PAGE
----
Starting within hours, in fact, of me typing this.
It's been months in the planning, and now we're at a point where most of the to-be-renovated space is clear, a metric f*** ton of clutter has been decluttered, and the old bordello is ready for her facelift.
Here's a picture of the kitchen with a slice of the balcony area as it was mid clear-out - you can get a sense of the mess:
If you're my father reading this, you will be currently on a boat somewhere off the west coast of America yelling "What mess? That's how it looks normally!" and feeling very proud of your joke.
If you're my mother reading this, you will be on the same boat, probably rolling your eyes at my father's joke, but secretly agreeing that you're not sure how the daughter of two neat-freak parents managed to turn out a slob.
Well, slob I am, slob I shall probably always remain.
However I have been taking a rather perverse pleasure in the act of decluttering.
Every bag of rubbish taken down to the bins is a small victory in the never-ending war against stuff.
I'm not even being as brutal as I probably should be. Once the renovation is complete, I can see myself ditching more things because they a) don't suit, b) are shabby or c) I just don't need them.
It can be hard to part with certain things - particularly travel mementos or little personal trinkets received as gifts or picked up randomly somewhere.
And it's not to say I don't like stuff. I'm just seeing the attraction of less stuff. I want to be more agile in the spaces where I exist. I think I just want to be less. It ties in a bit with my desire to lose weight (not that anything has happened there; if anything living off mostly take-out and having no time over recent weeks probably means I've stacked on again). Some part of me feels that by being less, I will actually be more - more active, more creative, more capable of managing my time and more of a contributor.
It would also just be nice to not live in a midden.
Another experience that is relatively new for me is the willingness to shell out for more expensive items even though there are cheaper options available.
I realise I've become a bit of an appliance/fitting snob.
It's not that I'm flashing cash around willy-nilly - I'm still wheeling and dealing and buying on discounts and specials. But when The Wah and I visited a big builders' discount-type warehouse recently to look at taps and sinks, all I could really see is how.... cheap... they were.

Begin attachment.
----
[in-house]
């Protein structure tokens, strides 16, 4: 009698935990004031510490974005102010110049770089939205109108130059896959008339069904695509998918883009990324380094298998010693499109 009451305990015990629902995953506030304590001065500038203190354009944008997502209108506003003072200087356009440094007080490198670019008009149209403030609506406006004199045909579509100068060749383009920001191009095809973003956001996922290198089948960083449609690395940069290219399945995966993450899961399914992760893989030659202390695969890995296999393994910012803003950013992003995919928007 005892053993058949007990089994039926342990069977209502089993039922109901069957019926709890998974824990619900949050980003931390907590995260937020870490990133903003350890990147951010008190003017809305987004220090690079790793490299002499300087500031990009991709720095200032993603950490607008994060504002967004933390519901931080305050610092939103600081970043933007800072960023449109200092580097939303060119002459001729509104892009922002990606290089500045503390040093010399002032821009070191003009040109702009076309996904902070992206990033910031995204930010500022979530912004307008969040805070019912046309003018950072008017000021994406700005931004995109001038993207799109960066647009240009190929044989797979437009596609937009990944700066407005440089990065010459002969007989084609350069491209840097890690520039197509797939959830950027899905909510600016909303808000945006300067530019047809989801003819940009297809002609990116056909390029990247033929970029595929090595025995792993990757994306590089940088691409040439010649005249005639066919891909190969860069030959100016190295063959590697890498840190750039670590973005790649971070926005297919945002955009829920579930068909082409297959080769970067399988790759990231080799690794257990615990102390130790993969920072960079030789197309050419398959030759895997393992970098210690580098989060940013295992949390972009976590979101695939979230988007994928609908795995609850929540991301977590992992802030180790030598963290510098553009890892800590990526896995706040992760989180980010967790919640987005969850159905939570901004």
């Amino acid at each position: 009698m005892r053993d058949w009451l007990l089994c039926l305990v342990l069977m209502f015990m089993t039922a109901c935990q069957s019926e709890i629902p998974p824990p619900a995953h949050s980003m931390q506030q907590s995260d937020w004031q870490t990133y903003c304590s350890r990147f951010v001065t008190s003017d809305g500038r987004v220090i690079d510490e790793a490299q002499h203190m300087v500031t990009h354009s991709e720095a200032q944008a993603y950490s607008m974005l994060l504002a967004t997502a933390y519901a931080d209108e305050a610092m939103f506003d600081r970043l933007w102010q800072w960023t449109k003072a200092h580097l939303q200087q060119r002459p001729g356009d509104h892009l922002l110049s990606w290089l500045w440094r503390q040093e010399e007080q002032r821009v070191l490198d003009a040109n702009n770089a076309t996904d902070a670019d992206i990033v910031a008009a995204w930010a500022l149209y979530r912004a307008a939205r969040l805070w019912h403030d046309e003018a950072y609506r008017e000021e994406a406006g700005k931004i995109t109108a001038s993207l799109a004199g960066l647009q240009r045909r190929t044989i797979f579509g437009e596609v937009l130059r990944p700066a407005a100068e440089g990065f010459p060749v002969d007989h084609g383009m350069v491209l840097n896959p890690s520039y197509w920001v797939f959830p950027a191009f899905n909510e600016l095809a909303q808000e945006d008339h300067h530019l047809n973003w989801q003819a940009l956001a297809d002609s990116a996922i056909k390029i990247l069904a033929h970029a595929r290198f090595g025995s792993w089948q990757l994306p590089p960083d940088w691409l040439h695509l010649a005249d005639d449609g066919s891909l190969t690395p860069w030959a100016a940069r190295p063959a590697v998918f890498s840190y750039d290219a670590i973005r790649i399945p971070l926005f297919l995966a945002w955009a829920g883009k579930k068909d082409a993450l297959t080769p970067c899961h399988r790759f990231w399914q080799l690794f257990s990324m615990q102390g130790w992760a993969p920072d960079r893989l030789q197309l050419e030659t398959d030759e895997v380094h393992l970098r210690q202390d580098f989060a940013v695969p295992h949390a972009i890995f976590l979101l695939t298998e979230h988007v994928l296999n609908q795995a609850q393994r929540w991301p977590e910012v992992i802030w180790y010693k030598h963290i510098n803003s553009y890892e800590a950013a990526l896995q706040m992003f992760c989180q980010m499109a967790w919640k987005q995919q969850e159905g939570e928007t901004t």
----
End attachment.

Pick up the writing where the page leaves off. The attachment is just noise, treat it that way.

You start to think - I'm paying out a fair slab of the folding to get a custom-made kitchen. It's not the Rolls Royce of kitchens, sure. Maybe the high-end Hyundai of kitchens. But I still don't want to fit it with Bargain Bob's Retreads 'R' Us tyres, you know?
So all of my appliances are Smeg.
And I've forked over more to get some swish Swiss fittings.
Look at this baby - my new tap, Eve.
It's airy promotional material, sure, but you try brushing your fingertips across Eve's stainless steel curves and tell me she isn't one sexy culinary muse.
I look forward to sharing the final results of the renovations with you - a few people have been laughing at my optimistic attitude that it will all run smoothly, but I have no reason to fear at the moment.
We shall see.
I seriously could be reading my words in the way you describe the joy of putting a garbage bag of unwanted stuff in the bin. We did the initial declutter, filled a skip then when the kitchen was ready to be refilled - a second skip was filled. I too want less stuff and less body weight. Seems we are on the same train! You will feel all kinds of emotions during your reno but the joy at the end is worth it ... not that we are at the end yet but the end is in sight. AxxReplyDelete
We have one of those hose taps in the kitchen & a fine piece of hardware it is. Not sure it has inspired much but is handy for cleaning some of my messes.ReplyDelete
Had to replace the bath faucet a few weeks back - I didn't break it. What I really want is a hose thing like in the kitchen but for the bath. But $ + plumber vs $5 fir a direct replacement (I already had the plumbing tape).
Really do want to redo the bathroom but a huge cost & pain to live around. Nothing wrong just want to do it.
I am a bit of an appliance snob on stuff that "matters" the AV gear in the lounge room is all Panasonic - well engineered and value for money. Kitchen? Well after I smoked out the last microwave and had to replace it, got one from Aldi for $40.
"And it's not to say I don't like stuff. I'm just seeing the attraction of less stuff" entire self-help books have been published based solely on the insight you have distilled there GC.ReplyDelete
Looking forward to seeing how his adventure unfolds.
A life reboot after a split from my partner has me culling down to the bare minimum of stuff. It is extremely pleasing once you get there. The discipline to stay there and not build up is hard, but the low clutter makes it worthwhile. Afterwards, you get to the point where you think "I have assessed thing. It has weaknesses. I am going to get rid of thing and replace it with perfect thing."ReplyDelete
I am trying so hard to get rid of so much of my stuff. My biggest hurdle is looking at a thing and thinking it's got to be worth something to someone.ReplyDelete